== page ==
Relation of Vitamin E and Selenium Intakes to Prostate Cancer Risk by Smoking Status: A Review and Meta-Analysis Open Access

Kim, Yeunjung (2013)

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Both observational studies and clinical trials have investigated the association between antioxidants and prostate cancer risk. However, reports on the efficacy of antioxidants, namely selenium and vitamin E, in reducing the risk of prostate cancer have shown no clear benefit. It has been noted that smoking status may modify this effect of antioxidants through a variety of mechanisms. In this study, we performed a review of the literature and meta-analysis to examine the associations of vitamin E and selenium with prostate cancer in three groups of participants: never smokers, former smokers and non-smokers. In total, 20 studies met the inclusion criteria and provided necessary data. Summary analyses produced overall meta-relative risk (RR) estimates for vitamin E of 0.99 [95% confidence interval (CI), 0.90-1.09] in never smokers, 0.97 (95% CI, 0.90-1.04) in former smokers, and 0.94 (95% CI, 0.72-1.23) in current smokers. For selenium studies, overall meta-RRs were 1.09 (95% CI, 0.78-1.53), 0.63 (95% CI, 0.45-0.87) and 0.84 (95% CI, 0.57-1.25) for never former and current smokers, respectively. Most sensitivity analyses using subgroups of studies with different exposure assessment methods and outcome definitions produced null results that did not differ appreciably in smokers and non-smokers. The only possible exception is the analysis of studies that relied on serum selenium, which produced ORs (95% CIs) of 1.08 (0.75-1.56), 0.79 (0.65-0.95), and 0.75 (0.56-1.00), respectively, for never, former and current smokers. The interpretation of overall summary analyses is limited by small number of observations, varying definitions of smoking status, and methodological limitations of the available studies. Nevertheless, the findings for serum selenium are noteworthy and may require additional evaluation.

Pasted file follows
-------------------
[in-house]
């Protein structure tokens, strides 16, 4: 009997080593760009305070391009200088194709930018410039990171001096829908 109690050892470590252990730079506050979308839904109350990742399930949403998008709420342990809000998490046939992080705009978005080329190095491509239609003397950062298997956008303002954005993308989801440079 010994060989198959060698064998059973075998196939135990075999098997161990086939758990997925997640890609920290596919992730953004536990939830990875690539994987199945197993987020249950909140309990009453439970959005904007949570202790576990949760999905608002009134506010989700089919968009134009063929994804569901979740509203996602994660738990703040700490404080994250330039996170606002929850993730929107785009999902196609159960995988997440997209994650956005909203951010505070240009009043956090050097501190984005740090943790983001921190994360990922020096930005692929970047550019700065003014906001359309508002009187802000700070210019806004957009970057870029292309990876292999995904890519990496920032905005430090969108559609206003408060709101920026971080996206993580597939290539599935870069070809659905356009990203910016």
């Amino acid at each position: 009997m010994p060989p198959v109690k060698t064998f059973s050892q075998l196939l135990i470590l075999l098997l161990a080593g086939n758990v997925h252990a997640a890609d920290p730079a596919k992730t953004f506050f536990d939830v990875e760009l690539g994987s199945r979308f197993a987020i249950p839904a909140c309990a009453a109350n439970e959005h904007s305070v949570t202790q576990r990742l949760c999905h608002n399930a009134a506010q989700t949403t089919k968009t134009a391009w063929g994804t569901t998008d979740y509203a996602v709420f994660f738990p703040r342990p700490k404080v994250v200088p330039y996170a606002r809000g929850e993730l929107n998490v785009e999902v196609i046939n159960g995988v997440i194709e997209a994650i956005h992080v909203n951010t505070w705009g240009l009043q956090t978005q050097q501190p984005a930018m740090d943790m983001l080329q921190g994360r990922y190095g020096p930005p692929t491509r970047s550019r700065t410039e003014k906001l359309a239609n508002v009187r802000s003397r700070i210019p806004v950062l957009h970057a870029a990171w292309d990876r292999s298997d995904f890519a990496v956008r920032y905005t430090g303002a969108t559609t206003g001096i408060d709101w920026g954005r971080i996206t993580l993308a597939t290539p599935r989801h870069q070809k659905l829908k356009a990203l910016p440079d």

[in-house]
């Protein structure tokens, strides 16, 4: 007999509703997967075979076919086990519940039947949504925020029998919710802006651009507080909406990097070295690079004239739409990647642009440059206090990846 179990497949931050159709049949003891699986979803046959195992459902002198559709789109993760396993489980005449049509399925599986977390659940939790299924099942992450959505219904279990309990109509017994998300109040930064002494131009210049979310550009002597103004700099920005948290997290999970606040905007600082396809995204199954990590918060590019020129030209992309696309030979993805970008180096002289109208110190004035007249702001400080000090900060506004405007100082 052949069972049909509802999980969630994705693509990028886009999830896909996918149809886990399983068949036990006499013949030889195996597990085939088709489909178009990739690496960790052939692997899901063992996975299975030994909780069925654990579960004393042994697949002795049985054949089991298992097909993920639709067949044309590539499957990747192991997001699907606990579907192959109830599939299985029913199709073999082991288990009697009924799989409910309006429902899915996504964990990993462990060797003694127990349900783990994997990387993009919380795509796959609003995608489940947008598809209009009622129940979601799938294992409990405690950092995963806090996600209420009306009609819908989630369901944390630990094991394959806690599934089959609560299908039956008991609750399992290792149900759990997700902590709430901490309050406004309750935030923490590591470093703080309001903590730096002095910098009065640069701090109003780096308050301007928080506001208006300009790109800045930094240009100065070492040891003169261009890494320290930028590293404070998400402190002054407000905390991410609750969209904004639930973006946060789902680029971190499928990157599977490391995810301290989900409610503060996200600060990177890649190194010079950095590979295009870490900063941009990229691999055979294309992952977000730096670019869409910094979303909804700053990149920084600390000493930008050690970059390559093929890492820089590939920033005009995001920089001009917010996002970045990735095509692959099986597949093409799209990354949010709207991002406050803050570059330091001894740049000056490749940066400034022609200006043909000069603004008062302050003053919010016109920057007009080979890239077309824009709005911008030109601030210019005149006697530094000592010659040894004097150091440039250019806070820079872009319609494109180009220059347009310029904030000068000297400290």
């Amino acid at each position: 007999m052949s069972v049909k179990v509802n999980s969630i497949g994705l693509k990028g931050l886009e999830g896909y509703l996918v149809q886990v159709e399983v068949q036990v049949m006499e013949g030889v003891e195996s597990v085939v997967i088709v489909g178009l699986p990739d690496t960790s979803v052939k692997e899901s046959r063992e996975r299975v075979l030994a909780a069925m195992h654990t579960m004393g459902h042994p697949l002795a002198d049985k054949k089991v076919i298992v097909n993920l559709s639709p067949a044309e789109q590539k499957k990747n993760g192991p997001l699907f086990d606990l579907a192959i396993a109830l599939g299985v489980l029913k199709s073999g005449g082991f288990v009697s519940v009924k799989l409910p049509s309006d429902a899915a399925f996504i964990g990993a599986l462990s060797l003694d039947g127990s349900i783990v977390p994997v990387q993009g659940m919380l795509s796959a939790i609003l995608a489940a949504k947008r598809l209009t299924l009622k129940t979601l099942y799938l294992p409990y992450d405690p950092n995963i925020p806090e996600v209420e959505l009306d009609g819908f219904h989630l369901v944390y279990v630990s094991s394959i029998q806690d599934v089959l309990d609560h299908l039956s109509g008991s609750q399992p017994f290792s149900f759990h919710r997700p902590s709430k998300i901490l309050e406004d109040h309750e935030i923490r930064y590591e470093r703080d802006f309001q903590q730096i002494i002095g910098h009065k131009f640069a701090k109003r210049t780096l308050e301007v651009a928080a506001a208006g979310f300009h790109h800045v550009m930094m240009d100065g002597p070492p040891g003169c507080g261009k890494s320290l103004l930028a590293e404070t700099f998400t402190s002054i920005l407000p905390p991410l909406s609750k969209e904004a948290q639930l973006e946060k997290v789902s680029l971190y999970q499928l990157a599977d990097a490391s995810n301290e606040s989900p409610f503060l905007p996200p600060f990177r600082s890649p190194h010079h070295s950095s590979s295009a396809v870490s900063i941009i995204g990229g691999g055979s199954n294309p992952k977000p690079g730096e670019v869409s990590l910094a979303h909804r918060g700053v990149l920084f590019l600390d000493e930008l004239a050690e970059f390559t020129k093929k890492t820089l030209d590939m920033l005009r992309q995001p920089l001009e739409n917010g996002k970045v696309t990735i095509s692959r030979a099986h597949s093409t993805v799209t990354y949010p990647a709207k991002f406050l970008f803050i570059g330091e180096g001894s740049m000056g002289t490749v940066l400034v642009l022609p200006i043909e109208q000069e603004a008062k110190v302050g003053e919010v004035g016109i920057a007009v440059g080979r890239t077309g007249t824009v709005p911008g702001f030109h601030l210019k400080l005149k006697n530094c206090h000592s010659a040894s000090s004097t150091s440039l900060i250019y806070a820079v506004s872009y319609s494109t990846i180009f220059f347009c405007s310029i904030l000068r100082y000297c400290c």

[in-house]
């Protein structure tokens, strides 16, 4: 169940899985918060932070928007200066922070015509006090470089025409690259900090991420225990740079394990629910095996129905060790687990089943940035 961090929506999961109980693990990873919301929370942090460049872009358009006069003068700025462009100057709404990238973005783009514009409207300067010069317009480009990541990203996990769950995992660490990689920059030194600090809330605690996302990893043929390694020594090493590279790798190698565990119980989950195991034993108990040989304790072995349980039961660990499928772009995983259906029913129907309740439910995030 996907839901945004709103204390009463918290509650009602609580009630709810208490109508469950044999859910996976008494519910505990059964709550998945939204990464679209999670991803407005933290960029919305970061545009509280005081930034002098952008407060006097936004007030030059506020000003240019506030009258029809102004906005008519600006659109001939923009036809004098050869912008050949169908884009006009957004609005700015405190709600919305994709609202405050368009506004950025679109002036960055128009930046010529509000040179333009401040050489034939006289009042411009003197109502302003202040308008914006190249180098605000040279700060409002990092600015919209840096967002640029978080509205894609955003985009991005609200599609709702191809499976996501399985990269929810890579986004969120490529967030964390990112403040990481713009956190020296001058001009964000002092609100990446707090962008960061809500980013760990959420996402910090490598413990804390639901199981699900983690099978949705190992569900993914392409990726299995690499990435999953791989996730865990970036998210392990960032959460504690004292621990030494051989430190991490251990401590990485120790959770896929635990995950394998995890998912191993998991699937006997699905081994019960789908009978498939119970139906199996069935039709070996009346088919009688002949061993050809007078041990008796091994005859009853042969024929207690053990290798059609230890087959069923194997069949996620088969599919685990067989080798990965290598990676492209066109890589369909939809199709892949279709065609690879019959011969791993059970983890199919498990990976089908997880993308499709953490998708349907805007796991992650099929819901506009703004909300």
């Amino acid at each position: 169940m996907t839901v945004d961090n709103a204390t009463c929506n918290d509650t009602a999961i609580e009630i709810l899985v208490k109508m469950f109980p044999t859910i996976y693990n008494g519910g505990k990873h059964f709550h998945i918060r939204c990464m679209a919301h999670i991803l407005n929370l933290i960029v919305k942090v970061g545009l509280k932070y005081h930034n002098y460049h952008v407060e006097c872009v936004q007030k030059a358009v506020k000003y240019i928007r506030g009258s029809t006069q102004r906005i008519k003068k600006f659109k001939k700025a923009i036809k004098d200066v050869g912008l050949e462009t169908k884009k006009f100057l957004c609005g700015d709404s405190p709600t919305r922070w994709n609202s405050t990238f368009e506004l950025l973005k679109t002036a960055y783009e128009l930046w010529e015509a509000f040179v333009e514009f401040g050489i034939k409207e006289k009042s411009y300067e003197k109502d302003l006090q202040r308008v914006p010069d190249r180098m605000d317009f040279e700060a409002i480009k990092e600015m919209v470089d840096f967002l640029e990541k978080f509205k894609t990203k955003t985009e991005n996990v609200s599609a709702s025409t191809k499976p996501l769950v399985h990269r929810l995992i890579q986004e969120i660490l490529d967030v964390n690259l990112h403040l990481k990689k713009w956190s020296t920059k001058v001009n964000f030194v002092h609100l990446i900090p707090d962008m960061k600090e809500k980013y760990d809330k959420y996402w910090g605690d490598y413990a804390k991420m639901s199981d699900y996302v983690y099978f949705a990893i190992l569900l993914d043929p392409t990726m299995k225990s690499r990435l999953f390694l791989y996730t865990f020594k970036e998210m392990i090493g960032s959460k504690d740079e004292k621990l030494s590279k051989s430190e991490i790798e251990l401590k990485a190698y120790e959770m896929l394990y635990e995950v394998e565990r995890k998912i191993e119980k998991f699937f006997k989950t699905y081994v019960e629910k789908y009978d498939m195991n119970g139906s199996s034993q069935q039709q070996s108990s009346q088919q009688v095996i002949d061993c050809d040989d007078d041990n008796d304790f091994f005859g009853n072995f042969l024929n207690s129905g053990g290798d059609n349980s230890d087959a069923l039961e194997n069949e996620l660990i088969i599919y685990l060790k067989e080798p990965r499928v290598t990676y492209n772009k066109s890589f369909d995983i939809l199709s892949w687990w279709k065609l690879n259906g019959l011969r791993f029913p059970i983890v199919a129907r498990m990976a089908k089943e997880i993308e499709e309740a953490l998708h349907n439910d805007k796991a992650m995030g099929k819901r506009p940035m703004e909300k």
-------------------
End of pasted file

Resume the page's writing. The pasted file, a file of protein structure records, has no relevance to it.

Table of Contents

Table of Contents

I. Introduction p1

II. Materials and Methods p4

III. Results p7

IV. Discussion p10

V. References p14

VI. Tables and Figures p19

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